Tuesday, 23 January 2018

More Paintings (Mine).

I stress these are mine as I have a bumper lot coming for the next 'Watercolour Paintings' piece from an array of fantastic artists many new to me.

A Study in Gold. 11" x 15,"Khadi hand-made paper approx. 200gsm

I was trying something slightly different and not doing a complete head. I have been looking at the portrait by Charles Reid in Judi Whittons book 'Loosen Up Your Watercolours' (Collins 2005 Page 72). This particular portrait was a demo painted by Charles Reid  at a 1999 workshop at Stow on The Wold, England. Judi bought it when the demos were sold off at the end of the course. It's just amazing. Other partial  portraits by various amazing artists I've picked up on Facebook or Pinterest and studied those also.

Charles Reid Portrait from a live model. Stow on the Wold 1999.

This may well not appeal to the realistic school of portrait painters. You will see some amazing examples of realism in the next batch of watercolour paintings. I love it though and don't let anyone tell you it's easier doing looser  portraits because I can assure you it isn't!

The Sunglasses Have it! 16" x 12" Waterford 

This was painted a few days prior to the one above. I loved the colours and was especially taken by the sunglasses and colourful reflections. It was difficult and I'm not entirely happy with it, especially the hair. Perhaps another example of sticking too closely to the original (or rather trying to). I mainly paint from photographs through necessity, and the biggest problem is you are invariably pulled towards copying them. I resist that much better these days but Charles Reid doesn't do this and concentrates on his impression of the subject. Sometimes the resemblance is good but not always 100%, but the final result is what matters not how accurate it is. If he can capture the essence of the subject that's good enough.The finished paintings are always interesting.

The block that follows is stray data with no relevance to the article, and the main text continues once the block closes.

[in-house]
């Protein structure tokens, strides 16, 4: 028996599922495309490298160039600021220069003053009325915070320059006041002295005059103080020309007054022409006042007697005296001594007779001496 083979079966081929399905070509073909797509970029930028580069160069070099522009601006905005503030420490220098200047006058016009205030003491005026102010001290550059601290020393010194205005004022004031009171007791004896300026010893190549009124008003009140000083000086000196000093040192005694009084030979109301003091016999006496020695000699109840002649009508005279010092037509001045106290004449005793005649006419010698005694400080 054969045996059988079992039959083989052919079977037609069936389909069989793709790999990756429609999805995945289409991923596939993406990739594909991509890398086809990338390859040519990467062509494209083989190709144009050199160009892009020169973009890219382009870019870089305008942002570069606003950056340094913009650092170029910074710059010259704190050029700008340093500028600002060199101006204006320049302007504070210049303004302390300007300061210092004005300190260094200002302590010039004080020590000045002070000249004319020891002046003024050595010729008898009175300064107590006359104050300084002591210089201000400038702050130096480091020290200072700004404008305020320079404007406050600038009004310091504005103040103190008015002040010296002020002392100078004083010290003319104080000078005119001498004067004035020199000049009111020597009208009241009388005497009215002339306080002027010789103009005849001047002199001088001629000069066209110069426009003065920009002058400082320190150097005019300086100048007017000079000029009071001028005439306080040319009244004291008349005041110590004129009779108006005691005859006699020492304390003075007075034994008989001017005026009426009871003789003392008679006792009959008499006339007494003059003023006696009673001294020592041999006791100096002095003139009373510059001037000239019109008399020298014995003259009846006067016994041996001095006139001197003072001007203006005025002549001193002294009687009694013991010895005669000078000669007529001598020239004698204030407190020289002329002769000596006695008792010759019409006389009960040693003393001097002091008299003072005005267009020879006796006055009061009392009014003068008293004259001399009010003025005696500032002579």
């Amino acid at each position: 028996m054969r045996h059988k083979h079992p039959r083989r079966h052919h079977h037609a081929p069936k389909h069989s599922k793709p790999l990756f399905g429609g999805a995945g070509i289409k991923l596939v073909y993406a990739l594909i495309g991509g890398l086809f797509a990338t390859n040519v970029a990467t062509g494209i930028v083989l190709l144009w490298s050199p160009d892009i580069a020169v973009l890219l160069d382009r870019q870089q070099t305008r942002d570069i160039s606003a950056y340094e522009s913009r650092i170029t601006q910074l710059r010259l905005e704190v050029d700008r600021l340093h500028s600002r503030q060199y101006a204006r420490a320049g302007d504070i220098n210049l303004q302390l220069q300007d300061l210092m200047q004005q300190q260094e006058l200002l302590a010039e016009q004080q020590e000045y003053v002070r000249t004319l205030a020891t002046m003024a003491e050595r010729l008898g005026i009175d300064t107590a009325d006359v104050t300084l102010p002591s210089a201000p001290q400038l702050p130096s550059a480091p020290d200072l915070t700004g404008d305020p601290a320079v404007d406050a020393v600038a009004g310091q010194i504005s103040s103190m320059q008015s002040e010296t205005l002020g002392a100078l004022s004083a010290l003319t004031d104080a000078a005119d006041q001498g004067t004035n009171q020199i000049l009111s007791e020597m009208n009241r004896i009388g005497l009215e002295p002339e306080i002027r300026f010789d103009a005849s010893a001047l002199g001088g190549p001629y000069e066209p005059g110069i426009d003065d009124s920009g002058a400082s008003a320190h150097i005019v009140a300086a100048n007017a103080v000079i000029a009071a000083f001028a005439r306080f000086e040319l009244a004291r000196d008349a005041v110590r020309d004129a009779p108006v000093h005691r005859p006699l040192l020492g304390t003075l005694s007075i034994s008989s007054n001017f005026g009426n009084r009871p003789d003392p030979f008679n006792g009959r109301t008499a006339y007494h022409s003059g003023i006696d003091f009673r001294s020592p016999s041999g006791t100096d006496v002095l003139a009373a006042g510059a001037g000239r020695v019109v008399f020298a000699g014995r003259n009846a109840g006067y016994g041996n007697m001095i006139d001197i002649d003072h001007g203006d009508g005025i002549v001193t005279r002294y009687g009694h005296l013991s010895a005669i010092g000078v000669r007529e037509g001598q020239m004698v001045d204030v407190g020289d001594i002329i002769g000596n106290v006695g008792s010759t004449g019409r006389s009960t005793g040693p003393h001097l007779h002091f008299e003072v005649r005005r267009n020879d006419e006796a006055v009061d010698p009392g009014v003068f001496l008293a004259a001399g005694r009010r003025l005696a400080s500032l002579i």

Despite having been painting in watercolour for approximately 19 years I'm still not at a level where I  am happy with my paintings. At 80 it's probably too late to make much further progress but I'll keep trying. That's the result of not starting to paint until I was 61 so get started as soon as you can and for the first two years concentrate on drawing.

Sunday, 14 January 2018

Recent Paintings

Here are my latest efforts, mostly painted at Avon Valley Artists except where stated.

Final version of Red Squirrel. I let the colour run and mix.

Three Squirrels. Not sure what species as they don't look like the native red nor like the  grey intruders that infest our woodlands. I'm not happy with the bottom animal.

This was an AVA subject 'Fruit'. Initial drawing above.

A Tonto Apache , either a captive or possibly a scout. Not keen on the face colours. Got it wrong I think.

An Indian Chief. I have become fascinated by facial drawings that use masses of thin squiggly lines. This is my take on them using Staedler Fineliners , 01, 05 and 08. Drawn first - or should I say 'squiggled' first. Then small washes of Ultramarine Blue applied.

This is the second one I did using several odd fineliners. Again Ulramarine Blue applied with more strength. I enjoyed doing both these.

Latest AVA subject 'Glass'.

As I've said many times before these are just my paintings which I don't present as 'good'. Just my recent efforts. Most are 16" x 12" Waterford either standard or High White. The reason is the bottom ones are painted on the back of previous discarded paintings. I've a huge pile of these and with the price of paper escalating.........

Saturday, 6 January 2018

MOLOTOW Masking Fluid

I have recently tried the new Molotow masking fluid and so far am quite impressed. This is a preliminary view.

2mm top and 4mm bottom  The tubes 5 inches in length.

See the effect of the fine lines of fluid. The fluid was put down first then, when dry, a wash of Ultramarine Blue painted over. When fully dry the lines were rubbed out using a putty rubber.